What to Know
- Lynne Corry, founder of nonprofit Giving Friends, is a recovering drug addict who has found a way to give back to her community by donating gifts this holiday season.
- Giving Friends supports and recognizes positive accomplishments and milestones of vulnerable New York City families.
- Battling for years over custody of her son and drug addiction, she knew that she had to turn her life around.
Lynne Corry knows what it's like to turn nothing into something, and something into a lot. She is the Founder of Giving Friends, a nonprofit organization that supports and recognizes positive accomplishments of vulnerable New York City families. They strive to create better lives for themselves by celebrating them through give a gift program and annual holiday toy drives.
"Life goes on, and because of these tragedies, my personal story, COVID, and Christmas; we have to do this. This is our obligation. I would not have survived or made it into treatment if people didn't help me. I have a lot of wonderful, giving friends so this was easy to name this organization Giving Friends," said Corry.
The organization has earned its candy stripes for over 20 years. Every holiday season, Corry gathers her little helpers including her son Tyler, 24, to host their annual toy drive for thousands of kids in need. Dressed up like an elf, Tyler with a group of his friends, distributes the gifts.
Corry's son is the reason why she keeps going. As a resident at a mother-child treatment program called Veritas, she battled for years over custody of her son.
"I was a mom without a child living in a mother-child program, going to court until I could prove I was worthy of having custody of my own child. It was torture, but I knew that it was 'ok' for me to destroy my life, but, this child deserved a chance, and it was a gamechanger," the 57-year-old said.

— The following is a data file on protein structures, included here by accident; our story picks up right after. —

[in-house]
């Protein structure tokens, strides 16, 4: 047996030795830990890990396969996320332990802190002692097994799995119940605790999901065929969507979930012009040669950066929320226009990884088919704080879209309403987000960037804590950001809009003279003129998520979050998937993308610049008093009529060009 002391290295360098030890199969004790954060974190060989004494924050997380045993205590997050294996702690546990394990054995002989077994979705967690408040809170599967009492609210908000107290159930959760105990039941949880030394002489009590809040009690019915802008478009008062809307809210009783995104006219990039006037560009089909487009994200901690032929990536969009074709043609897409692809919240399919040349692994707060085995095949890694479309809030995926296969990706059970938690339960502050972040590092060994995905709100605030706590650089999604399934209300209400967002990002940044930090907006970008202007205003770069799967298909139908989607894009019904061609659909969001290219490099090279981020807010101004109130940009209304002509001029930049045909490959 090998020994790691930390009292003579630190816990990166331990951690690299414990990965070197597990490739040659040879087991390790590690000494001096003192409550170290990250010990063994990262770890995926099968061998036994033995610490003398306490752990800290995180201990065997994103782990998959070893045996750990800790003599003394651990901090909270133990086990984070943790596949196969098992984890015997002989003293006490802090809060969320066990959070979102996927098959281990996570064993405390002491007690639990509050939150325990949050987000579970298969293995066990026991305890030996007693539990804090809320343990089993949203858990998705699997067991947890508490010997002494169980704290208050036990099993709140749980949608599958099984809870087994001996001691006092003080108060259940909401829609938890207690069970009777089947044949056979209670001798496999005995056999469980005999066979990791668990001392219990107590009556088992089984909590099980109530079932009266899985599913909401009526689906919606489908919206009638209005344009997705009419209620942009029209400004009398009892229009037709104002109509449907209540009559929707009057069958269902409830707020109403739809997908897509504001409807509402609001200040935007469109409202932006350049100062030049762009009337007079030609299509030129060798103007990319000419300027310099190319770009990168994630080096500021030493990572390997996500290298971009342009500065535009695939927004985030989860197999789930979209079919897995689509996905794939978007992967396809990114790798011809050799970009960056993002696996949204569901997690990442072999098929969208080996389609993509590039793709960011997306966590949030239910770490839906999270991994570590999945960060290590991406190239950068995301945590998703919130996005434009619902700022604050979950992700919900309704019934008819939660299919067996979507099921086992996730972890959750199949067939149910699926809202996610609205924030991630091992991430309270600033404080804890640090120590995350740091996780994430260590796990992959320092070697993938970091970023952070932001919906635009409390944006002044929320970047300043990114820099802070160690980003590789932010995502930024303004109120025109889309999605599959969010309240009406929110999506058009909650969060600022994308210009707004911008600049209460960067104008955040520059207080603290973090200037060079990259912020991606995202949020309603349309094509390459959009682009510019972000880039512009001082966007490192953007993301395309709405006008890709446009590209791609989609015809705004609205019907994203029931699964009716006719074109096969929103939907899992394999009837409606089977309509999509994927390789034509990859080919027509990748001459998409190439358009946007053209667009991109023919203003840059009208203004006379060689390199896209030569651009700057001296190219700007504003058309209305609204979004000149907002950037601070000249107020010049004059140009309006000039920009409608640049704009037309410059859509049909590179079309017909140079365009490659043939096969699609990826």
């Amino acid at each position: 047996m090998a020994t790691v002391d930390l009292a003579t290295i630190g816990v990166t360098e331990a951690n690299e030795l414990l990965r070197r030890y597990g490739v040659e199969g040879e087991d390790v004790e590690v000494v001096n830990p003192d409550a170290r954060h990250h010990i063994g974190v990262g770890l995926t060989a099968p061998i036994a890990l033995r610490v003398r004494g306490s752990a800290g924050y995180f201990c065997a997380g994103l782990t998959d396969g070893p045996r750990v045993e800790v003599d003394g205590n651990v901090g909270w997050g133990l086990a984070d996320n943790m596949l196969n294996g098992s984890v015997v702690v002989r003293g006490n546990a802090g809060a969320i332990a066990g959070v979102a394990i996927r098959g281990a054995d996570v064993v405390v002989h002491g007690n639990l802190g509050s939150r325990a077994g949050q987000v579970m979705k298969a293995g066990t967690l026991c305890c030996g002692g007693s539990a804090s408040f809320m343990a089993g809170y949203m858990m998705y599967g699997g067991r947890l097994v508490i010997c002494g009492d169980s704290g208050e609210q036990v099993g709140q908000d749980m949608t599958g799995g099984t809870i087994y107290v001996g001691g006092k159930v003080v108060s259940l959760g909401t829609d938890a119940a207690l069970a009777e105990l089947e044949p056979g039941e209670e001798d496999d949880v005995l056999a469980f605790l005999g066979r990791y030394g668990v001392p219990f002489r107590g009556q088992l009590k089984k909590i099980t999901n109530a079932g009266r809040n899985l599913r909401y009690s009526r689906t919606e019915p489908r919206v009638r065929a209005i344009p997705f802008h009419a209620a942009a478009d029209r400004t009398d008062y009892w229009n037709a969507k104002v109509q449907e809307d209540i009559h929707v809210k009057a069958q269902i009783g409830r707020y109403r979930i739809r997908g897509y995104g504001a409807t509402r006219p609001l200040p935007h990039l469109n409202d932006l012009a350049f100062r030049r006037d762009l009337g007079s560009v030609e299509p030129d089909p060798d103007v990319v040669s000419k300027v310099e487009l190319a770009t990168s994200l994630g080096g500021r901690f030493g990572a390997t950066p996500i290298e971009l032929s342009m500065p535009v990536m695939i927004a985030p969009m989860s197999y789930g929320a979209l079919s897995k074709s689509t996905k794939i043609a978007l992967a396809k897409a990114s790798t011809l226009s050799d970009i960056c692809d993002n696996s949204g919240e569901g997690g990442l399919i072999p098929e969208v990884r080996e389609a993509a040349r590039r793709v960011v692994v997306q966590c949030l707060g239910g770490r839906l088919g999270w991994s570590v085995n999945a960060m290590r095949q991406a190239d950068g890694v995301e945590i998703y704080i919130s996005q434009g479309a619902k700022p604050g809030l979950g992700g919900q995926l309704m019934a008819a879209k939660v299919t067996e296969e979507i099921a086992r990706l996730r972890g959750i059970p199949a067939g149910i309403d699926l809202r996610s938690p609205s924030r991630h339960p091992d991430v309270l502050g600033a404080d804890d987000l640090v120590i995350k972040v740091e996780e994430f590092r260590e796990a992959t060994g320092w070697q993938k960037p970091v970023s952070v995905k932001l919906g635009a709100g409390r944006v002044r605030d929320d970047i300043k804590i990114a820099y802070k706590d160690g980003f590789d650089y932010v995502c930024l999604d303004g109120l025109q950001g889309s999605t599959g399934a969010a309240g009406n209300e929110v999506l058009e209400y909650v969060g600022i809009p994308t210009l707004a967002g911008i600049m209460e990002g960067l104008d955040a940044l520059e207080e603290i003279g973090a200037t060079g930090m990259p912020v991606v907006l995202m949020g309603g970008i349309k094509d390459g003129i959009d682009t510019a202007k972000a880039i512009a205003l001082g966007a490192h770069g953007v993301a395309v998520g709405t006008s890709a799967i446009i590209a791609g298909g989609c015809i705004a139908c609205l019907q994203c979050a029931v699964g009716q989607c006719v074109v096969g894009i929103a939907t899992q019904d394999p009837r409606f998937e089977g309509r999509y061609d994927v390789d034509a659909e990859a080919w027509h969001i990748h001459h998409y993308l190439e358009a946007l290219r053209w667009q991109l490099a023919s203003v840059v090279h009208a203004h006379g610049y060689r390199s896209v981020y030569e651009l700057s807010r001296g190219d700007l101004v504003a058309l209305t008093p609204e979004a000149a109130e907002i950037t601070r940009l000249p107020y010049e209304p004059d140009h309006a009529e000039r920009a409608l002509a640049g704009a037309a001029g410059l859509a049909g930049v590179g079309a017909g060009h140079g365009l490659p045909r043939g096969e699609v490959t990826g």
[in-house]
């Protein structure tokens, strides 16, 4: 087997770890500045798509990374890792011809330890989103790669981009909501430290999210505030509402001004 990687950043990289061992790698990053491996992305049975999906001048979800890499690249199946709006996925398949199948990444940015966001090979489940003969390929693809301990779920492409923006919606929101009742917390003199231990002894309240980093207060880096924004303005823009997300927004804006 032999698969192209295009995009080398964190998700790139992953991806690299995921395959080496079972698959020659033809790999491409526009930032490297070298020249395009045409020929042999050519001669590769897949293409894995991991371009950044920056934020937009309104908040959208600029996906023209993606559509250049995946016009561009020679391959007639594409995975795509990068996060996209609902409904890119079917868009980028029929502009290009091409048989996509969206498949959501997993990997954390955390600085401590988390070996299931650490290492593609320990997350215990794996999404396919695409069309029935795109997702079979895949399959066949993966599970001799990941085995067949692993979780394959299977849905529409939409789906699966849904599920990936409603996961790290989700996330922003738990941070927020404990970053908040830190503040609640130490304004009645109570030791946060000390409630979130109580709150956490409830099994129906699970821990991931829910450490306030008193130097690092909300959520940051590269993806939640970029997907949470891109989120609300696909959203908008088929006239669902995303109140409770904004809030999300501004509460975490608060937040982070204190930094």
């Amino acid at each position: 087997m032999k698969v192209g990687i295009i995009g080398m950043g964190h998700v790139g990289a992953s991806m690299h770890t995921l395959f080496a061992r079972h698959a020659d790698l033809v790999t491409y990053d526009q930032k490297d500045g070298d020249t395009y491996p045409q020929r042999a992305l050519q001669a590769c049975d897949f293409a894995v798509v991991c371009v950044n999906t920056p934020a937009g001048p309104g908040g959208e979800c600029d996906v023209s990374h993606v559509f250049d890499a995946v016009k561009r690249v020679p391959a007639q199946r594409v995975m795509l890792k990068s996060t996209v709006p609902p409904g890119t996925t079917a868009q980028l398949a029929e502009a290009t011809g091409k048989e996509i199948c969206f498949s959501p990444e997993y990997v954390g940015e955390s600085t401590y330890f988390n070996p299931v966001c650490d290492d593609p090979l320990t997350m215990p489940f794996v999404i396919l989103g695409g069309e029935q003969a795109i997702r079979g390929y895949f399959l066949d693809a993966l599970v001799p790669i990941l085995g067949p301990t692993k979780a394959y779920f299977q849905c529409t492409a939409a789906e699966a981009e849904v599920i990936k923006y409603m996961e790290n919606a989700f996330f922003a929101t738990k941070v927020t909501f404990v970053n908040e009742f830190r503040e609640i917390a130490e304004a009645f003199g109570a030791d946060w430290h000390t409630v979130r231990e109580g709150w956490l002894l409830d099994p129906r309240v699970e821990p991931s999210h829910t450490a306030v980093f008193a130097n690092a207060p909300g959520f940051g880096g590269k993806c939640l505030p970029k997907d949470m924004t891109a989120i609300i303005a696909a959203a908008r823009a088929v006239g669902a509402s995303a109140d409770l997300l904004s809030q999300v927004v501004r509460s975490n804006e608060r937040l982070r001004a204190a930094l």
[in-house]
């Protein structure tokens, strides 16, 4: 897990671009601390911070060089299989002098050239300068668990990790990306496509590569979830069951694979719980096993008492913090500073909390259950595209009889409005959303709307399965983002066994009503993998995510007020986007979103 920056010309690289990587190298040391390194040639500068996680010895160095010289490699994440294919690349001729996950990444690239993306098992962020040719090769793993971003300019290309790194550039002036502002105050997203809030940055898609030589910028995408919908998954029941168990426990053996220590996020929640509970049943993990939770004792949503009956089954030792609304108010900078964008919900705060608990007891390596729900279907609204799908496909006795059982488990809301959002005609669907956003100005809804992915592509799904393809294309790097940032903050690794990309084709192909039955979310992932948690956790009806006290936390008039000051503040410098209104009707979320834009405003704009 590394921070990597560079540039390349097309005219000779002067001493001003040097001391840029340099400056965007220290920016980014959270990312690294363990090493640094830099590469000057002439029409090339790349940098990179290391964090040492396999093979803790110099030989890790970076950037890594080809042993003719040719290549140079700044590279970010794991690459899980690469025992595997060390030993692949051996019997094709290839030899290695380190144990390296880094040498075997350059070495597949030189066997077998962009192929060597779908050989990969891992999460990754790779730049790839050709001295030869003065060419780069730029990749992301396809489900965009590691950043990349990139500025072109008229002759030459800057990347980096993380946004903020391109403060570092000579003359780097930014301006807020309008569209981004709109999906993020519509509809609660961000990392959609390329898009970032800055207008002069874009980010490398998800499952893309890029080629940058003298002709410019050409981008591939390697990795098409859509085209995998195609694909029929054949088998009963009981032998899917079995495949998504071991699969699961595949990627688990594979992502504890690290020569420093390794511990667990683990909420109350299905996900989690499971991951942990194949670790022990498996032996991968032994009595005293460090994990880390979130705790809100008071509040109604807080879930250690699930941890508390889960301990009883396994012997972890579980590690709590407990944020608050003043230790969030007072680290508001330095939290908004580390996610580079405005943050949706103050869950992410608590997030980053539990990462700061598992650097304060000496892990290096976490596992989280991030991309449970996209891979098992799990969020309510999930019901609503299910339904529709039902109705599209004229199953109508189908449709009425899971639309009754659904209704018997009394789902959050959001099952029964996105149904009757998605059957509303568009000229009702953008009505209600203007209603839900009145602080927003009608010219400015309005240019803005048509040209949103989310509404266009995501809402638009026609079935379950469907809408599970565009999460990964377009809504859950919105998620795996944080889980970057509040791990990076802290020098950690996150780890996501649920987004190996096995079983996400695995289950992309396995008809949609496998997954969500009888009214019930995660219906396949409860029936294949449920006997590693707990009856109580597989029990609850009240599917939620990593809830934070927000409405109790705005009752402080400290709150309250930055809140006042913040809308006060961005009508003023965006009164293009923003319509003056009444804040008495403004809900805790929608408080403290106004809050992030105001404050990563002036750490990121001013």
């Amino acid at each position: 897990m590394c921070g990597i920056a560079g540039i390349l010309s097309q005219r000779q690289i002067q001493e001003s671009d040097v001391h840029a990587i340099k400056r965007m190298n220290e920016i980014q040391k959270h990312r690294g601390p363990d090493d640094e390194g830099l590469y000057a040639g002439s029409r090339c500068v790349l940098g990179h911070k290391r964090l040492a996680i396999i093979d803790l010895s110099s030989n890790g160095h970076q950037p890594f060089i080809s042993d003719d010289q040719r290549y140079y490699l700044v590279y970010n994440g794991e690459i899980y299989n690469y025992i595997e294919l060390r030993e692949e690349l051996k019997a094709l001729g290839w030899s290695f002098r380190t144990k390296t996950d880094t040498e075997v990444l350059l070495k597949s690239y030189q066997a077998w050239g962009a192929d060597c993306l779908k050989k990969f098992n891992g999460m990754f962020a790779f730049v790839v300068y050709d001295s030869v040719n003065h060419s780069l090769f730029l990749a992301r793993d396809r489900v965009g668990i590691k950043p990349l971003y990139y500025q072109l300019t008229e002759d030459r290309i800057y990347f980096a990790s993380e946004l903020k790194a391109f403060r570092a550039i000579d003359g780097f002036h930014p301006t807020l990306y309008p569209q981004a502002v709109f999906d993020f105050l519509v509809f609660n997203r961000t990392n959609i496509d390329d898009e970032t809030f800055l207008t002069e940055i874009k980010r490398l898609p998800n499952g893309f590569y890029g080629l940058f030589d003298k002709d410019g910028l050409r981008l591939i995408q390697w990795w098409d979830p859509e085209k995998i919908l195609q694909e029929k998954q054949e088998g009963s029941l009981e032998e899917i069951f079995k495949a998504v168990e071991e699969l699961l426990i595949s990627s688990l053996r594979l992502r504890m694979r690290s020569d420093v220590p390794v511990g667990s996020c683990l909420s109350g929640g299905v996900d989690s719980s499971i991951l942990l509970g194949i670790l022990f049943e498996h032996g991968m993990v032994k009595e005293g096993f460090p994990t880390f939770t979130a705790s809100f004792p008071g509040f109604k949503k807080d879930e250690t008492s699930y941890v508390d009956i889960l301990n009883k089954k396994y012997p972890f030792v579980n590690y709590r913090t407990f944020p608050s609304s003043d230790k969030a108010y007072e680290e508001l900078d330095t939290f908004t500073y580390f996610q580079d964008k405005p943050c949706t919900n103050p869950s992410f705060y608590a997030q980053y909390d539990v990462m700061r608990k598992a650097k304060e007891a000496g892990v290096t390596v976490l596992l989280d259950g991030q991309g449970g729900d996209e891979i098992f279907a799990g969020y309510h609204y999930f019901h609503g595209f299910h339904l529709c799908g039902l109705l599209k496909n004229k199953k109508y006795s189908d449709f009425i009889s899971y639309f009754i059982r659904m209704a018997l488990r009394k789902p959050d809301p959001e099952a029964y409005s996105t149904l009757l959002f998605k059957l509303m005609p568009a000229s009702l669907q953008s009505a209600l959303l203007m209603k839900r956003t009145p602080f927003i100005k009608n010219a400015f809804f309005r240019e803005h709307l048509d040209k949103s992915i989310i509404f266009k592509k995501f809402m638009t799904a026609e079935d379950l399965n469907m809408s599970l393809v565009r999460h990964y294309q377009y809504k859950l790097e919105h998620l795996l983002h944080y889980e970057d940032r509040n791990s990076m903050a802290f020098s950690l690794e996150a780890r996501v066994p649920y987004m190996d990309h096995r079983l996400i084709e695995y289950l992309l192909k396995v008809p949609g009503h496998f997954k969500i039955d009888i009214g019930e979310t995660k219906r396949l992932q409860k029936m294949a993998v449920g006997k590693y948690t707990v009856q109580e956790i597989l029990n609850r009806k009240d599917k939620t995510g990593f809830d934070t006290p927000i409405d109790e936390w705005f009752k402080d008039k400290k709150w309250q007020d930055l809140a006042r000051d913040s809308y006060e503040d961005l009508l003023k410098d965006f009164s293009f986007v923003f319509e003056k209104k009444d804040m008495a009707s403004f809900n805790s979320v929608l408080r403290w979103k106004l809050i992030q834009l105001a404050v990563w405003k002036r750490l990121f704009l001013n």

Corry has learned that the best gift received, especially around the holidays, is giving back to her community. With the world coming to a halt due to COVID, a lot of families are penny-pinching, and having a hard time providing gifts for their families. That is where Corry comes to the holiday rescue.
"We have loaded trucks filled with gift bags. From hand sanitizers to masks, we want everyone to stay alive, healthy and off the streets. Money isn't everything, but let's invest in giving. We deliver smiles, that is our business," said Corry.
Within Giving Friends, she doesn't do this alone. Corry receives donations from all over. From friends, clothing brands and social media, she plans to reach over 2,000 families this year.
She started at home, and as the organization got bigger, so did the donations and gifts. Her husband, Joe, worked long and hard on renovating a basement of a donated space -- turning their non-profit business into a workshop.
Corry has touched many families all over social media platforms like Facebook, and Twitter, and the people have answered back with ways to help. Corry feels her organization is different from others because she knows what it's like to hit rock bottom.
"I was there, I've connected with the people we've served. I know what it's like to have nothing. This is not grassroots. This is from the concrete. This is my gift of sobriety, and I have the opportunity with my friends to send a message of hope. That there is always light at the end of the tunnel."
To learn more information on ways you can help you can visit their website,